Customers who complain
are really the kind you want
Written by Shirley Lichti for The Record,
January 13, 1999
How often have you been disappointed with
a product or service and complained about it? TARP (Technical Assistance
Research Programs), a U.S. group which focuses on complaining customers,
found that 26 out of 27 people who experience problems do not complain.
Companies that mistakenly interpret silent
customers as satisfied customers are in for a rude awakening. TARP's
studies show that only 4% of customers complain. Most just go away
angry and simply stop doing business with you.
You can't stop customers from defecting
if you never hear about their problems. Giving customers a way to
complain can represent a golden opportunity. Listening and responding
appropriately minimizes the damage unhappy customers can create
for your business. The average upset customer tells nine people.
One in five tells more than 20 people.
Because my company provides customer service
training, I tell thousands of people about my negative experiences
as a customer. While this might be a little unusual, bear in mind,
customers are changing. Complaining used to be a private matter.
Not anymore. Today's irate customers may very well broadcast their
concerns over the Internet, informing millions of people.
Companies looking to improve service recovery
need to start by changing their attitudes. Customer gripes must
be viewed as valuable feedback. Complaints are one of the most available,
yet underutilized, sources of marketing information.
Companies should welcome complaints and
make it easy for customers to provide feedback. After all, customers
who take the time to complain still have some confidence in the
organization. Although they may be complaining, at least they are
still talking to you. Those who complain are exhibiting a degree
of loyalty and a genuine desire to get their problem fixed.
Furthermore, of those who do complain, 56
to 70 per cent will do business with your company again if the complaint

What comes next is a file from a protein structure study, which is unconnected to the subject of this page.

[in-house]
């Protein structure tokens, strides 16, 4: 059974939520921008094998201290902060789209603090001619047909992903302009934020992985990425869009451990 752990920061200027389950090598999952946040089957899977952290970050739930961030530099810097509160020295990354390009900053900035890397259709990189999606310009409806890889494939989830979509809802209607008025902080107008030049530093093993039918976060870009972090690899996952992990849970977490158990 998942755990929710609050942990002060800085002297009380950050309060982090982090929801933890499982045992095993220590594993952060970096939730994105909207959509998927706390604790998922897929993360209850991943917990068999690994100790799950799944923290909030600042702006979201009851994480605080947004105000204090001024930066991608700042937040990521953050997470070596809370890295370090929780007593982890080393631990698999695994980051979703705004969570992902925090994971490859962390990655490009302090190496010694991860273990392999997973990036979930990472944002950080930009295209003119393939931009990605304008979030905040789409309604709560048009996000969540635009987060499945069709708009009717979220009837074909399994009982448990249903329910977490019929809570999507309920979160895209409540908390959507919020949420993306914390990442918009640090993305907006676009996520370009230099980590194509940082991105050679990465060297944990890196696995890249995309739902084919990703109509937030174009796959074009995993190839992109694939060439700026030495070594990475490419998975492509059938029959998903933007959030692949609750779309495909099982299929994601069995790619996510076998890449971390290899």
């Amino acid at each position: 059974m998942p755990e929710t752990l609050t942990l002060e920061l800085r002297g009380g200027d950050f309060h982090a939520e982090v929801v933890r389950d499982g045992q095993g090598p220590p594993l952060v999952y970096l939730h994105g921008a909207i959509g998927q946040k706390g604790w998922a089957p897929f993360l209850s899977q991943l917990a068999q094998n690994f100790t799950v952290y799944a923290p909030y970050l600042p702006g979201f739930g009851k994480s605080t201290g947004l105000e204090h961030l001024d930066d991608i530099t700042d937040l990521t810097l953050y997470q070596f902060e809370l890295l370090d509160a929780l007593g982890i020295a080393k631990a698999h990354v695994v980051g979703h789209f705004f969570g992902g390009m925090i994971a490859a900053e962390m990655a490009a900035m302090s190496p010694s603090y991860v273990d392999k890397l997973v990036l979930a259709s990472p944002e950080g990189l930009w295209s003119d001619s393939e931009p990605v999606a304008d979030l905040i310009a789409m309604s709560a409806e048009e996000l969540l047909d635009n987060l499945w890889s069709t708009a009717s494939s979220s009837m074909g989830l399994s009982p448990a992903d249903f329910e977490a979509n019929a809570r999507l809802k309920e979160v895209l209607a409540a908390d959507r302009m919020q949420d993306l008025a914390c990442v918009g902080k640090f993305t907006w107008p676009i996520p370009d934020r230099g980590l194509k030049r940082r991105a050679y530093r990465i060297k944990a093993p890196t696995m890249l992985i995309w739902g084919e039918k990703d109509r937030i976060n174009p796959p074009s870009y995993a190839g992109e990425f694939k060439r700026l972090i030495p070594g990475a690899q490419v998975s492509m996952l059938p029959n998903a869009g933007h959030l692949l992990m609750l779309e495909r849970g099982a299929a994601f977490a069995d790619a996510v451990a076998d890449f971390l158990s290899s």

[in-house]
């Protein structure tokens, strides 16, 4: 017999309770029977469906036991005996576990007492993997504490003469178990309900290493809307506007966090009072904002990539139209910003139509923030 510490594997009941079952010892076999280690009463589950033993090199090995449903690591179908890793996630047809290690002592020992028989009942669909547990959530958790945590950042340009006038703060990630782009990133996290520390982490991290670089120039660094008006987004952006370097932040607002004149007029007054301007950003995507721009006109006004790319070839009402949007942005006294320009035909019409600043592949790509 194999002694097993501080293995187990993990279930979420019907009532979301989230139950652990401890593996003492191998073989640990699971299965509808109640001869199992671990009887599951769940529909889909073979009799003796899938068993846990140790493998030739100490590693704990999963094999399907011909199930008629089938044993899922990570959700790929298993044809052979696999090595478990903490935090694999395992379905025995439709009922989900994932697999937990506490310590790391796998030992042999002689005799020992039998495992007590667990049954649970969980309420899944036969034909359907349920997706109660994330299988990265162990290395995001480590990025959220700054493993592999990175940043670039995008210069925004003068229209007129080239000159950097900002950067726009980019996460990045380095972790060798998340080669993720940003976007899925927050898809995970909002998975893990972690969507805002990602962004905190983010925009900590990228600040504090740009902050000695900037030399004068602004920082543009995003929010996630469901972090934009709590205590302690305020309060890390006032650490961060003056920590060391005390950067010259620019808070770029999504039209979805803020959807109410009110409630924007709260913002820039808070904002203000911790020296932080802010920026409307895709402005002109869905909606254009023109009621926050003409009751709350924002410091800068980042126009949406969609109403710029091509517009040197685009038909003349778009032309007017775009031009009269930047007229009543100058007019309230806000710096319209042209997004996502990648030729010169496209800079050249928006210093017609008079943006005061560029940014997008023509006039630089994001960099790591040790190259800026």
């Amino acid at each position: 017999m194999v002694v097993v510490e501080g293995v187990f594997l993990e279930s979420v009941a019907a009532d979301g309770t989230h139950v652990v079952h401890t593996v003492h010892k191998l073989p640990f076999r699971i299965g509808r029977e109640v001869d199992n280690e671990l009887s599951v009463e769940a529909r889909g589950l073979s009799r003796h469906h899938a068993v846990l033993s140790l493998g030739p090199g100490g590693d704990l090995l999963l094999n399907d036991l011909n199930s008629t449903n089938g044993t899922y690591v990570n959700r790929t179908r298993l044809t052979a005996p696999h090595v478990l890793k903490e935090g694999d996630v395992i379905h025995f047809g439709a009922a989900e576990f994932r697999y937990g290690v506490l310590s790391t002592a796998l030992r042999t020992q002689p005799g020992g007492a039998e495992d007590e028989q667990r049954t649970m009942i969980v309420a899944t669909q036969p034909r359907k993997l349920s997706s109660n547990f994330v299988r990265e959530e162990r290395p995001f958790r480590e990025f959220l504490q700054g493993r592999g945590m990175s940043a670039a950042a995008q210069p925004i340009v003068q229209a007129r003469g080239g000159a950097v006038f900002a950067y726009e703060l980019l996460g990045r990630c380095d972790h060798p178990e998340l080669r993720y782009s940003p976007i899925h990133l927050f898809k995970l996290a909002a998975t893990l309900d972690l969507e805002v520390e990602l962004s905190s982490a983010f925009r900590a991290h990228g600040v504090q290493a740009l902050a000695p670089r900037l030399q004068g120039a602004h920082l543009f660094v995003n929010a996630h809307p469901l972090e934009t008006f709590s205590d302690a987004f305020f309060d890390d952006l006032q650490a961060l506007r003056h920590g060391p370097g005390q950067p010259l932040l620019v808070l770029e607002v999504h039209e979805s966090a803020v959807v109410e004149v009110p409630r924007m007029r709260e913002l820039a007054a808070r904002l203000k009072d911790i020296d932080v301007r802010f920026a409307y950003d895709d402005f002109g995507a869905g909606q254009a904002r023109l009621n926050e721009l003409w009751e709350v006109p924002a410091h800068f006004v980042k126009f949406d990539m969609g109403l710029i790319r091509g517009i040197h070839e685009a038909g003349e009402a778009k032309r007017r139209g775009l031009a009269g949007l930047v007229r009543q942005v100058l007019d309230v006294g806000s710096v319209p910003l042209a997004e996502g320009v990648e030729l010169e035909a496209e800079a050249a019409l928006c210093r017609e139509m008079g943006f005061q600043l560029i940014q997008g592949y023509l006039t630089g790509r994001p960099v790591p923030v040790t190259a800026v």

is resolved. That goes up to 96 per cent if the complaint is resolved
Research also shows that customers who have
never had a problem with a company are less loyal than those who
have had problems successfully resolved. So unhappy customers who
complain and have their problems resolved may become your best customers.
They are more likely to tell others how pleased they are that their
complaint was addressed. And, if the problem is resolved satisfactorily,
they will tell even more people about it than if they had received
good service in the first place!
British Airways is a notable example of
an organization that has encouraged customer feedback. By installing
video booths at Heathrow Airport, it gave angry customers an easy
way to sound off. The taped complaints were sent to top management,
giving them an unfiltered glimpse into passenger frustration. Their
focus on responding to customer complaints paid off. It shed its
"bloody awful" image and has become known as one of the best airlines
in the world.
Service recovery does not happen automatically.
Companies need to establish procedures and train staff so that everyone
in the organization knows how to handle complaints. Here are some
suggestions that may help your company recover from situations where
customer expectations have not been met.
- Thank customers for taking the time to
complain. Explain that you appreciate hearing from them because
it gives you the opportunity to take corrective action.
- Take time to hear out customers, giving
them a chance to vent. You need to ensure you understand all their
concerns. Show empathy. Never minimize the situation, as this
will only make customers even more enraged.
- It is important to apologize to customers,
but wait until you understand their concerns first. Otherwise
your apology may sound hollow.
- Ask customers what they would like you
to do. They will usually want less than you think. It is estimated
that fewer than two per cent of customers will systematically
try to cheat you. Even if you do meet with a dishonest customer,
the goodwill you build fixing the problem is probably worth more
than the cost of a replacement product or the value of the service.
- Take responsibility for solving the problem.
Don't pass the complaint off to another department to handle.
The customer brought the complaint to you. Stay in the loop until
it is resolved.
- Effectively overcome the problem.
- Follow up to ensure customers are satisfied.
If you ask customers directly if they are happy with your solution,
chances are they will buy from you again. If appropriate, you
might thank them again for bringing the matter to your attention
and let them know how your organization will try to prevent future
Remember, customers who take time to complain
want to make things better. Are you listening?